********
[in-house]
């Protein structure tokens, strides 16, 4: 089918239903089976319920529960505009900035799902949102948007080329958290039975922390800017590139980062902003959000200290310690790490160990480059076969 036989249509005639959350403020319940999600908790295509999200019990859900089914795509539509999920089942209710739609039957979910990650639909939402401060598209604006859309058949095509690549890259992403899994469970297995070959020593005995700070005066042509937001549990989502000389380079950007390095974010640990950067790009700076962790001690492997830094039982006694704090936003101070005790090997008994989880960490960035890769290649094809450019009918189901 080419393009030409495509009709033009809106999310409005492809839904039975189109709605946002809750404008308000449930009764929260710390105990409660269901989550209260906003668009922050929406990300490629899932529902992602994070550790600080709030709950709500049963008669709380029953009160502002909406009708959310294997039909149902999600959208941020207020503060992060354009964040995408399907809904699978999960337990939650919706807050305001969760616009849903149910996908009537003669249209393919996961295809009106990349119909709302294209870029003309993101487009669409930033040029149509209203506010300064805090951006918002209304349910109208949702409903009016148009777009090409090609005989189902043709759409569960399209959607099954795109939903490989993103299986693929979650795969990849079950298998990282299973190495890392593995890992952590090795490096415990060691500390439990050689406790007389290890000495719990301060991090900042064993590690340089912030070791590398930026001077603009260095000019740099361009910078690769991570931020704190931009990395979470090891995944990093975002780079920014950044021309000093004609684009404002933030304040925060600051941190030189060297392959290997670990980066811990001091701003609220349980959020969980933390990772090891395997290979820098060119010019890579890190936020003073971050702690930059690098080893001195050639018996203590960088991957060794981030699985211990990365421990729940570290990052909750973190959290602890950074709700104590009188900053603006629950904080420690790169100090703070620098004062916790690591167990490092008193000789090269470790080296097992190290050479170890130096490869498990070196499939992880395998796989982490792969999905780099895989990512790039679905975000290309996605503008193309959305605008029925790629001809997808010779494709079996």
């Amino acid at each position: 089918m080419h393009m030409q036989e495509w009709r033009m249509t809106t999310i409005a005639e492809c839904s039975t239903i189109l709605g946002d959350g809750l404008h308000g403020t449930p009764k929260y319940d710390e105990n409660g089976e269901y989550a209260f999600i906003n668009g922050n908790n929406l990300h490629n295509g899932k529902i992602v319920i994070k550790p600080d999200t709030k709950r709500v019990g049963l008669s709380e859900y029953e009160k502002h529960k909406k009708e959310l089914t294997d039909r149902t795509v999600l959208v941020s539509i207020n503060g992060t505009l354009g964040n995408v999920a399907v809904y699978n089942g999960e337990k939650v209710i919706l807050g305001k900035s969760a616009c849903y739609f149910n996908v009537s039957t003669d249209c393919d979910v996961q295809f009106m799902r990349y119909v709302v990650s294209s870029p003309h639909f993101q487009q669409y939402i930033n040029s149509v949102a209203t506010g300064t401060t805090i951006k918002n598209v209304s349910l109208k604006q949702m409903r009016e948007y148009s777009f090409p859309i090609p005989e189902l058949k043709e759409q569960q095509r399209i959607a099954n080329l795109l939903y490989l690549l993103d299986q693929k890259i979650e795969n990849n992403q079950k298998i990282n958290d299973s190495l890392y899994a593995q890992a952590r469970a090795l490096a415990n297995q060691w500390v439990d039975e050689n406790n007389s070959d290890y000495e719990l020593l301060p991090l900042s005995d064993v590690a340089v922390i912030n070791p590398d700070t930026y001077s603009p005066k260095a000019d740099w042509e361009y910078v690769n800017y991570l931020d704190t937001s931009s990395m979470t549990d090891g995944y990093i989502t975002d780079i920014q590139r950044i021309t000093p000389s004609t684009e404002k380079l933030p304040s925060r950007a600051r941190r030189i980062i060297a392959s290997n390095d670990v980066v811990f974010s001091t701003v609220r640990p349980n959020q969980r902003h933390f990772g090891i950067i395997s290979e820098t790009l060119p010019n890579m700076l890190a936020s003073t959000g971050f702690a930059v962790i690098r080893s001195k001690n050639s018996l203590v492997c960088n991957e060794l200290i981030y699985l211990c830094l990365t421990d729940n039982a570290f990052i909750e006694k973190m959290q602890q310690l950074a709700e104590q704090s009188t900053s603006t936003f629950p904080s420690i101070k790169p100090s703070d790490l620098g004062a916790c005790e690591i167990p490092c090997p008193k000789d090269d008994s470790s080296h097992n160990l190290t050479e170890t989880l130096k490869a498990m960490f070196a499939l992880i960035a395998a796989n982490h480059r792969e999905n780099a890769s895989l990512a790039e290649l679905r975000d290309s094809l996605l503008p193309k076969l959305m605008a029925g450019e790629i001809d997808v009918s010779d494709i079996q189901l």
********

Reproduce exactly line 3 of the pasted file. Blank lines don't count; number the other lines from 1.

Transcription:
């Amino acid at each position: 089918m080419h393009m030409q036989e495509w009709r033009m249509t809106t999310i409005a005639e492809c839904s039975t239903i189109l709605g946002d959350g809750l404008h308000g403020t449930p009764k929260y319940d710390e105990n409660g089976e269901y989550a209260f999600i906003n668009g922050n908790n929406l990300h490629n295509g899932k529902i992602v319920i994070k550790p600080d999200t709030k709950r709500v019990g049963l008669s709380e859900y029953e009160k502002h529960k909406k009708e959310l089914t294997d039909r149902t795509v999600l959208v941020s539509i207020n503060g992060t505009l354009g964040n995408v999920a399907v809904y699978n089942g999960e337990k939650v209710i919706l807050g305001k900035s969760a616009c849903y739609f149910n996908v009537s039957t003669d249209c393919d979910v996961q295809f009106m799902r990349y119909v709302v990650s294209s870029p003309h639909f993101q487009q669409y939402i930033n040029s149509v949102a209203t506010g300064t401060t805090i951006k918002n598209v209304s349910l109208k604006q949702m409903r009016e948007y148009s777009f090409p859309i090609p005989e189902l058949k043709e759409q569960q095509r399209i959607a099954n080329l795109l939903y490989l690549l993103d299986q693929k890259i979650e795969n990849n992403q079950k298998i990282n958290d299973s190495l890392y899994a593995q890992a952590r469970a090795l490096a415990n297995q060691w500390v439990d039975e050689n406790n007389s070959d290890y000495e719990l020593l301060p991090l900042s005995d064993v590690a340089v922390i912030n070791p590398d700070t930026y001077s603009p005066k260095a000019d740099w042509e361009y910078v690769n800017y991570l931020d704190t937001s931009s990395m979470t549990d090891g995944y990093i989502t975002d780079i920014q590139r950044i021309t000093p000389s004609t684009e404002k380079l933030p304040s925060r950007a600051r941190r030189i980062i060297a392959s290997n390095d670990v980066v811990f974010s001091t701003v609220r640990p349980n959020q969980r902003h933390f990772g090891i950067i395997s290979e820098t790009l060119p010019n890579m700076l890190a936020s003073t959000g971050f702690a930059v962790i690098r080893s001195k001690n050639s018996l203590v492997c960088n991957e060794l200290i981030y699985l211990c830094l990365t421990d729940n039982a570290f990052i909750e006694k973190m959290q602890q310690l950074a709700e104590q704090s009188t900053s603006t936003f629950p904080s420690i101070k790169p100090s703070d790490l620098g004062a916790c005790e690591i167990p490092c090997p008193k000789d090269d008994s470790s080296h097992n160990l190290t050479e170890t989880l130096k490869a498990m960490f070196a499939l992880i960035a395998a796989n982490h480059r792969e999905n780099a890769s895989l990512a790039e290649l679905r975000d290309s094809l996605l503008p193309k076969l959305m605008a029925g450019e790629i001809d997808v009918s010779d494709i079996q189901l």